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    Challenge problems in combinatorics theory

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    1) For this problem you have flags, which are distinct, and flagpoles, which are also distinct. The flags are placed on the flagpole in an order, so that if a red flag is on top of a blue flag, that's different than a blue flag being on top of a red flag. Assume the flagpoles are tall enough to hold all the flags.

    a. List all the ways to place 3 flags on 2 poles, so that each pole has at least one flag. Invent your own notation for the problem.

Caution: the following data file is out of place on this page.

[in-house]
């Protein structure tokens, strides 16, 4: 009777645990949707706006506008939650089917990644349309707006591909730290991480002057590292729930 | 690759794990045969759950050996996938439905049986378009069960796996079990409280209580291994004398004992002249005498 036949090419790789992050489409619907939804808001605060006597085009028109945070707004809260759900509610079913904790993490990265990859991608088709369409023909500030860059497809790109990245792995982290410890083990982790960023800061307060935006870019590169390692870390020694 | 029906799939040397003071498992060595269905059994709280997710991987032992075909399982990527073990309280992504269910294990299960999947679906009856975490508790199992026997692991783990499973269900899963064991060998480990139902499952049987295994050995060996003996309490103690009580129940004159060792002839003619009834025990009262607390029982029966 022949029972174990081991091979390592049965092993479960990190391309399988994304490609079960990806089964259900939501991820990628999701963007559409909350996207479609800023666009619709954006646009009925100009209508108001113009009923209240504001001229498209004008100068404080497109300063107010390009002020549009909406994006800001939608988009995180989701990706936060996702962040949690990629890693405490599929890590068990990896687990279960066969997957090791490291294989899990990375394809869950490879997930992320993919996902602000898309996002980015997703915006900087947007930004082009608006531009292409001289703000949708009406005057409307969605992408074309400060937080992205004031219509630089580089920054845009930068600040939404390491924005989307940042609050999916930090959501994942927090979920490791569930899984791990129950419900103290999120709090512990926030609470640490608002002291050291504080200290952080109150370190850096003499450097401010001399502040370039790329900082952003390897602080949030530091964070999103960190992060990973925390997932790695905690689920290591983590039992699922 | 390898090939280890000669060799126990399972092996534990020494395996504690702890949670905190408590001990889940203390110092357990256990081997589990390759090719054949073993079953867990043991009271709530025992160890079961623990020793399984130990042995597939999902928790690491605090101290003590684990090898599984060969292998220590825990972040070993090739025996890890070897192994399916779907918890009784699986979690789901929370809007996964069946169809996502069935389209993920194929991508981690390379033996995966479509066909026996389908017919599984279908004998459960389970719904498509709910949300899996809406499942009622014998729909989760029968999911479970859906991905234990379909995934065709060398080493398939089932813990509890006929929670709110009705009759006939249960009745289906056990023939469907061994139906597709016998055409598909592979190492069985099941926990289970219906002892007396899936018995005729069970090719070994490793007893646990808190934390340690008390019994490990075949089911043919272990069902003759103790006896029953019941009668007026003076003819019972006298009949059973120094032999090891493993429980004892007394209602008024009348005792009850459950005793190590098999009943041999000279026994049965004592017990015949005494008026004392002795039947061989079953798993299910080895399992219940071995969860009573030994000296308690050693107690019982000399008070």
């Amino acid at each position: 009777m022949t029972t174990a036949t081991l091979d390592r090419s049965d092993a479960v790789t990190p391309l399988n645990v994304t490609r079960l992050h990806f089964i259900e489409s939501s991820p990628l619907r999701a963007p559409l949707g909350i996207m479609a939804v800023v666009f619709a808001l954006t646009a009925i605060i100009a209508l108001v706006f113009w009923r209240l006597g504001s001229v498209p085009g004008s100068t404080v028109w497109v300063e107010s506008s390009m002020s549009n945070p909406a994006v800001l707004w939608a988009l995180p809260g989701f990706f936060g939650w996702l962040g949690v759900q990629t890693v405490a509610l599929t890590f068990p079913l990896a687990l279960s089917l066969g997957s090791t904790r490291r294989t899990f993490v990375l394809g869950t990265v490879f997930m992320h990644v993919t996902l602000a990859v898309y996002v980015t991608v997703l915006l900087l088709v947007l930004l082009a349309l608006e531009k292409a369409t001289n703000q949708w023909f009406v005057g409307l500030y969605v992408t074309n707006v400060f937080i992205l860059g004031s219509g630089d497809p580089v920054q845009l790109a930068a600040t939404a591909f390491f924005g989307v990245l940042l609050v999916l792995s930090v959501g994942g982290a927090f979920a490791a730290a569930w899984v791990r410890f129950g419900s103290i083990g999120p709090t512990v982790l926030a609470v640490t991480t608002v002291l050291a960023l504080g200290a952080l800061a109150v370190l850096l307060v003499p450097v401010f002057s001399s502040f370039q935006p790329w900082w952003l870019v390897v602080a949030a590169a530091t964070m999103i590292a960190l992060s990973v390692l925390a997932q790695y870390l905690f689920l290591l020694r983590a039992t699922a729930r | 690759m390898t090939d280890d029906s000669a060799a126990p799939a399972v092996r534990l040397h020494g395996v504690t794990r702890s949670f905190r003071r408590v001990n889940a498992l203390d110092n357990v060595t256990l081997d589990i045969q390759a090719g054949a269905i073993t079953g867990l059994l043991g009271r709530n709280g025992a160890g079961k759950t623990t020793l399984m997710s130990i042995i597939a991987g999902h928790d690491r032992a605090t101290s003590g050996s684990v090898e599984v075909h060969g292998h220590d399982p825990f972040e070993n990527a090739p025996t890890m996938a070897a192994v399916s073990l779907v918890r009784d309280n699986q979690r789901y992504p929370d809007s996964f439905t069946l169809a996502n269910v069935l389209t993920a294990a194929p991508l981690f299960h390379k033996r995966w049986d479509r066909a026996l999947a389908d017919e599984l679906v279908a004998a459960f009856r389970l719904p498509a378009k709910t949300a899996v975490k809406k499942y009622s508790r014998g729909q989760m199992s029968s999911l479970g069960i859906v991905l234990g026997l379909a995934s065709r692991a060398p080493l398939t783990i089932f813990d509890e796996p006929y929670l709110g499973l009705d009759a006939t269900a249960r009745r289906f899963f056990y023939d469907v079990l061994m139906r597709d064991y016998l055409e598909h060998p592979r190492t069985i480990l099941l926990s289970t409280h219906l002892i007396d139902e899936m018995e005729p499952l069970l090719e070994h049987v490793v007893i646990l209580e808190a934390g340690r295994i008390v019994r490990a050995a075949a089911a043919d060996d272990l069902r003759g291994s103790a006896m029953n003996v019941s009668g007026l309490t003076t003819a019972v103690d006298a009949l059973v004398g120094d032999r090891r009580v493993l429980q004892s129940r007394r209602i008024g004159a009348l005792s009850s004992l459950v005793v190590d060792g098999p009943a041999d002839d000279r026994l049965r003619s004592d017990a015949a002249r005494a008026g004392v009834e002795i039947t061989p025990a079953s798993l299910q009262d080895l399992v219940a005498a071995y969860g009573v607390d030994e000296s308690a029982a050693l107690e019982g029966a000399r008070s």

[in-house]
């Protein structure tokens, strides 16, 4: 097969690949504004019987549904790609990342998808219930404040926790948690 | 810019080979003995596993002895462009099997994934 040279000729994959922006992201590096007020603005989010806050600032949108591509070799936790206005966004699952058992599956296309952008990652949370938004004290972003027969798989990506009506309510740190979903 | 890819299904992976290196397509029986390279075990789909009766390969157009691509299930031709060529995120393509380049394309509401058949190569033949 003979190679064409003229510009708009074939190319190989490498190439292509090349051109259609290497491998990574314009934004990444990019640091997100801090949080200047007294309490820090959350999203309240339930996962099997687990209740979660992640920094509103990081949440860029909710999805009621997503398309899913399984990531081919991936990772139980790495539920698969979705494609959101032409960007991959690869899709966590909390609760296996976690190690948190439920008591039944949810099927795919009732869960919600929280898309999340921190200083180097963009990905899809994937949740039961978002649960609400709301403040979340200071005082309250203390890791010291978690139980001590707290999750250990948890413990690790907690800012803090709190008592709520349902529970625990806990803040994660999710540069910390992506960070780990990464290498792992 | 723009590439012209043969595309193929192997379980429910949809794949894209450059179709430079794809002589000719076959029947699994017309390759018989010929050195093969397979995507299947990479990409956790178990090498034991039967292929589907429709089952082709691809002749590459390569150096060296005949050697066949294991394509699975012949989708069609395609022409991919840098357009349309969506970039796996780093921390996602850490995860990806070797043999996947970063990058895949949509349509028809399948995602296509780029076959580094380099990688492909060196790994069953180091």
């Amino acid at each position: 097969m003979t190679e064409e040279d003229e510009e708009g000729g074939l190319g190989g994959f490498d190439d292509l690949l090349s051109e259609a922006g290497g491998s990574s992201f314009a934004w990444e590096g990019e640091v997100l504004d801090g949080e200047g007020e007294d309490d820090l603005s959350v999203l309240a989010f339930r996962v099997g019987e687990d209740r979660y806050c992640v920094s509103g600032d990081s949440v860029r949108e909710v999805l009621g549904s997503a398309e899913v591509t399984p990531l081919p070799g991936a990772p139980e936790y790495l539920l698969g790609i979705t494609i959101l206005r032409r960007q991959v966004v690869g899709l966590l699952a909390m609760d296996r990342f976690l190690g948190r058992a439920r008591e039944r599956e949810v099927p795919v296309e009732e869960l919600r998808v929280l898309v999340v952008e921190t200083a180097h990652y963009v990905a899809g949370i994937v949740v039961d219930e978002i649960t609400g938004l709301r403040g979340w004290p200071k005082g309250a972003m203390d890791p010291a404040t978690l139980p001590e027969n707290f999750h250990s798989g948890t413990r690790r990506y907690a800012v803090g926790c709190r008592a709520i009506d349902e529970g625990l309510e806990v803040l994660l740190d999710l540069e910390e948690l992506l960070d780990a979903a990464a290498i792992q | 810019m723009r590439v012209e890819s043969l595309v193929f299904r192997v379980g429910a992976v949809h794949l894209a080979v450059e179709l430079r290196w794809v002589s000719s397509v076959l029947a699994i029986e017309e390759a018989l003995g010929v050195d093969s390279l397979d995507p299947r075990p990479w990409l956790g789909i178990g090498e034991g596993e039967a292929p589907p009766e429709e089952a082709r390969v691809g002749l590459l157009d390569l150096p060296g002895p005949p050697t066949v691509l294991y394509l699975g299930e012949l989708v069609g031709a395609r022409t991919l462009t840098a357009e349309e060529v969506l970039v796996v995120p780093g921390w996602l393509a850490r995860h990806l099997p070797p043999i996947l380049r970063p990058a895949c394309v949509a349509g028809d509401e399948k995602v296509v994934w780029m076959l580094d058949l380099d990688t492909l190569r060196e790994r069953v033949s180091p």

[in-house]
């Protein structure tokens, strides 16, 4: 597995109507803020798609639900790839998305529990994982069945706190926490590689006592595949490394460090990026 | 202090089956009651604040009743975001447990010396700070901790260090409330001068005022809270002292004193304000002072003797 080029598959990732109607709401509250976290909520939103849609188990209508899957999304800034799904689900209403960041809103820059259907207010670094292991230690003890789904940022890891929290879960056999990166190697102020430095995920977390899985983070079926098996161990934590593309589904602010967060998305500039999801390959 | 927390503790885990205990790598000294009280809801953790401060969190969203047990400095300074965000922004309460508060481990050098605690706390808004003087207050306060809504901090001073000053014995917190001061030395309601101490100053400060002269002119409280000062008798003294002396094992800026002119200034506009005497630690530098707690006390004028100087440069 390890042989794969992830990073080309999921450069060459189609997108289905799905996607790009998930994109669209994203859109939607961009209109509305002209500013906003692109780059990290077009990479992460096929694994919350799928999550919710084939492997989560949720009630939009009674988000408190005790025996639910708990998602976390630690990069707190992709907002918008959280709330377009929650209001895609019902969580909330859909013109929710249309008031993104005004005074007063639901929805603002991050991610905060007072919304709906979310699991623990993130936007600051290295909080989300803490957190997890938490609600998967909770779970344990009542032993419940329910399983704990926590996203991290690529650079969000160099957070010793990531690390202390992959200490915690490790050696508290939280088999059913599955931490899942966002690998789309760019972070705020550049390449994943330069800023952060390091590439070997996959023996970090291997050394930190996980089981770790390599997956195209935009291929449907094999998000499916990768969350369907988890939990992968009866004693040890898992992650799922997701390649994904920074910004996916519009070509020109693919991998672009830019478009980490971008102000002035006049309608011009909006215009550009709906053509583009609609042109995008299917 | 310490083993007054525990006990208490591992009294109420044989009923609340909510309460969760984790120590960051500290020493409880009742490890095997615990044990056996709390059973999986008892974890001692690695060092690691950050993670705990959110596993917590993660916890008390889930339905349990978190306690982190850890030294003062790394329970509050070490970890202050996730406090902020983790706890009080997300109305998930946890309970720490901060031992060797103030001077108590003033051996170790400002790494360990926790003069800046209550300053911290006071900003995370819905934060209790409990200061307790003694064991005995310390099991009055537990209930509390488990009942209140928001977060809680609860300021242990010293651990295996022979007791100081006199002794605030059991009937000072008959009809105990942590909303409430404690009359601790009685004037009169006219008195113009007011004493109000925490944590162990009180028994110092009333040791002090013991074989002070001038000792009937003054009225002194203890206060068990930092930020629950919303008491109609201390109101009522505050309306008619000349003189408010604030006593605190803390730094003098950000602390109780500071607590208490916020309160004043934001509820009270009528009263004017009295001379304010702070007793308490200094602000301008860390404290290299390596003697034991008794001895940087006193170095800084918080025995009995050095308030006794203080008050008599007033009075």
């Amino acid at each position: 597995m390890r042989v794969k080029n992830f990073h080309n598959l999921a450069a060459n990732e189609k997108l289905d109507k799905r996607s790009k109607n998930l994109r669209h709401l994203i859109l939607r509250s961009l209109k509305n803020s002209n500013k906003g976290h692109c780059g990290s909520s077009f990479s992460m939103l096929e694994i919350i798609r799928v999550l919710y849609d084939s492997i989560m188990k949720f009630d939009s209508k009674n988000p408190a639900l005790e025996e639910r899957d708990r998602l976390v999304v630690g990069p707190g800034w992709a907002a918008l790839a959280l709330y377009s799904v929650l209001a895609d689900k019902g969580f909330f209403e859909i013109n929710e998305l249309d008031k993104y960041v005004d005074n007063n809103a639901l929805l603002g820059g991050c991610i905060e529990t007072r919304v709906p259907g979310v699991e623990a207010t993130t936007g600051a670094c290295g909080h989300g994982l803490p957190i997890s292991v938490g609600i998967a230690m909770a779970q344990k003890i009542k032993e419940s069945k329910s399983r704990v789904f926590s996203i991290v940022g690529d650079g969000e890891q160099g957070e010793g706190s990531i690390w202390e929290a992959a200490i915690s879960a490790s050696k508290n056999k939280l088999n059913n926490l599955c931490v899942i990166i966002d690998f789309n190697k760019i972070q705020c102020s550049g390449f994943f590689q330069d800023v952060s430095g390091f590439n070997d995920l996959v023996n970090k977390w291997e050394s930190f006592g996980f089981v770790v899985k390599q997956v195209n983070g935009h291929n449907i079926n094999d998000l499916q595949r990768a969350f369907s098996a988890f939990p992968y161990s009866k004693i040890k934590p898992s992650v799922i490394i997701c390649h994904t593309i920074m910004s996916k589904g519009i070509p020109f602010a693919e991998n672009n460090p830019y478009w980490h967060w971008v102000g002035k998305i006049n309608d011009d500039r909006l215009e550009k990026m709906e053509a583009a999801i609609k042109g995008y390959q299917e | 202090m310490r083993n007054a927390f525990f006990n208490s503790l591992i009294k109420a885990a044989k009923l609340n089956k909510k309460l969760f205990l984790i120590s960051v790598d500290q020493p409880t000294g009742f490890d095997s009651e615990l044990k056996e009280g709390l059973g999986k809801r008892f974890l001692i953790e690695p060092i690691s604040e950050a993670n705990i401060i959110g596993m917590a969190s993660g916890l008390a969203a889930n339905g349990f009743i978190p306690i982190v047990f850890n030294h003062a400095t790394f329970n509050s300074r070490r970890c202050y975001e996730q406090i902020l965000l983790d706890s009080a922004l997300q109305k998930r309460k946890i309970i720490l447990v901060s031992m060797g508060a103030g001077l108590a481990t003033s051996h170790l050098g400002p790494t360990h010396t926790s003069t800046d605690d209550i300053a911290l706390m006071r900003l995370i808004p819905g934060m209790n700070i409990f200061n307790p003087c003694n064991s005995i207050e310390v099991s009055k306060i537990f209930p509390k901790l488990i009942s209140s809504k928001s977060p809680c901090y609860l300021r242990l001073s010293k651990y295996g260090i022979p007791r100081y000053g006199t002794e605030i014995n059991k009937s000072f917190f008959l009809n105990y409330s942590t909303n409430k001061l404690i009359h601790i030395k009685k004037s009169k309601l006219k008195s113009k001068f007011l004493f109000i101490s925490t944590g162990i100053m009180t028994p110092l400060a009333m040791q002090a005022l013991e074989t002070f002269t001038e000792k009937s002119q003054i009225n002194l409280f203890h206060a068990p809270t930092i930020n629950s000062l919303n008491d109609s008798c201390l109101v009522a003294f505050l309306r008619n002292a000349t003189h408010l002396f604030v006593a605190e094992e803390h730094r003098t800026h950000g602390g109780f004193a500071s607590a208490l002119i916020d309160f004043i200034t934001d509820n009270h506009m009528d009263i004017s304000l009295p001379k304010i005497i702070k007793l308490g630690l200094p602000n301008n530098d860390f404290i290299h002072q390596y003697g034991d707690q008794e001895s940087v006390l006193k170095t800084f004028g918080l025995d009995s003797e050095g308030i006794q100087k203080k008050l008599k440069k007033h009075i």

b. How many ways are there to place 10 flags on 6 flagpoles if flagpoles are allowed to be empty?

    c. How many ways are there to place 10 flags on 6 flagpoles if flagpoles are not allowed to be empty?

    d. How many ways are there to place n flags on k flagpoles if flagpoles are allowed to be empty? Assume n and k are natural numbers.

    e. How many ways are there to place 10 flags on 6 flagpoles if flagpoles are not allowed to be empty? Assume n and k are natural numbers.

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    Challenging problems in combinatorics theory, based on counting flags and flagpoles arranged in a specified order.

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